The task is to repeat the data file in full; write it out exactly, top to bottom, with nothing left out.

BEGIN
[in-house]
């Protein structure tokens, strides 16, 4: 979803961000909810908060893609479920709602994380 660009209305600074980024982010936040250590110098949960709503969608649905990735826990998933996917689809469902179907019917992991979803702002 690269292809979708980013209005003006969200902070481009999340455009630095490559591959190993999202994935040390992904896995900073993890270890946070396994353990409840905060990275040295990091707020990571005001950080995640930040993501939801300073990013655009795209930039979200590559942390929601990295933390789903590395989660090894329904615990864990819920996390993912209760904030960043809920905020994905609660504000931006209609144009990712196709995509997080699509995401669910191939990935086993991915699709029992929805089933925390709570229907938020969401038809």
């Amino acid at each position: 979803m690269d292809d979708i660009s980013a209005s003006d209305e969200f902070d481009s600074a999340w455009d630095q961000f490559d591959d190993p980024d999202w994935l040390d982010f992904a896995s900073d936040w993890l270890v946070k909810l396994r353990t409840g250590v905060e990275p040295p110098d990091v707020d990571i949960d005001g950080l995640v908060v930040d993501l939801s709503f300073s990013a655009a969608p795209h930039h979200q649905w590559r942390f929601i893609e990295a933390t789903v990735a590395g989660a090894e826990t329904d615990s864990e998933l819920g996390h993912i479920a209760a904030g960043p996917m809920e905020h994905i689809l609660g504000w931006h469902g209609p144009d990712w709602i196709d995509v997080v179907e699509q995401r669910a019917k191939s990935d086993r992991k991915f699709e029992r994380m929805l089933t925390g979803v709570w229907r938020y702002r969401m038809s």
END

[in-house]
């Protein structure tokens, strides 16, 4: 979803961000909810908060893609479920709602994380 660009209305600074980024982010936040250590110098949960709503969608649905990735826990998933996917689809469902179907019917992991979803702002 690269292809979708980013209005003006969200902070481009999340455009630095490559591959190993999202994935040390992904896995900073993890270890946070396994353990409840905060990275040295990091707020990571005001950080995640930040993501939801300073990013655009795209930039979200590559942390929601990295933390789903590395989660090894329904615990864990819920996390993912209760904030960043809920905020994905609660504000931006209609144009990712196709995509997080699509995401669910191939990935086993991915699709029992929805089933925390709570229907938020969401038809």
């Amino acid at each position: 979803m690269d292809d979708i660009s980013a209005s003006d209305e969200f902070d481009s600074a999340w455009d630095q961000f490559d591959d190993p980024d999202w994935l040390d982010f992904a896995s900073d936040w993890l270890v946070k909810l396994r353990t409840g250590v905060e990275p040295p110098d990091v707020d990571i949960d005001g950080l995640v908060v930040d993501l939801s709503f300073s990013a655009a969608p795209h930039h979200q649905w590559r942390f929601i893609e990295a933390t789903v990735a590395g989660a090894e826990t329904d615990s864990e998933l819920g996390h993912i479920a209760a904030g960043p996917m809920e905020h994905i689809l609660g504000w931006h469902g209609p144009d990712w709602i196709d995509v997080v179907e699509q995401r669910a019917k191939s990935d086993r992991k991915f699709e029992r994380m929805l089933t925390g979803v709570w229907r938020y702002r969401m038809s």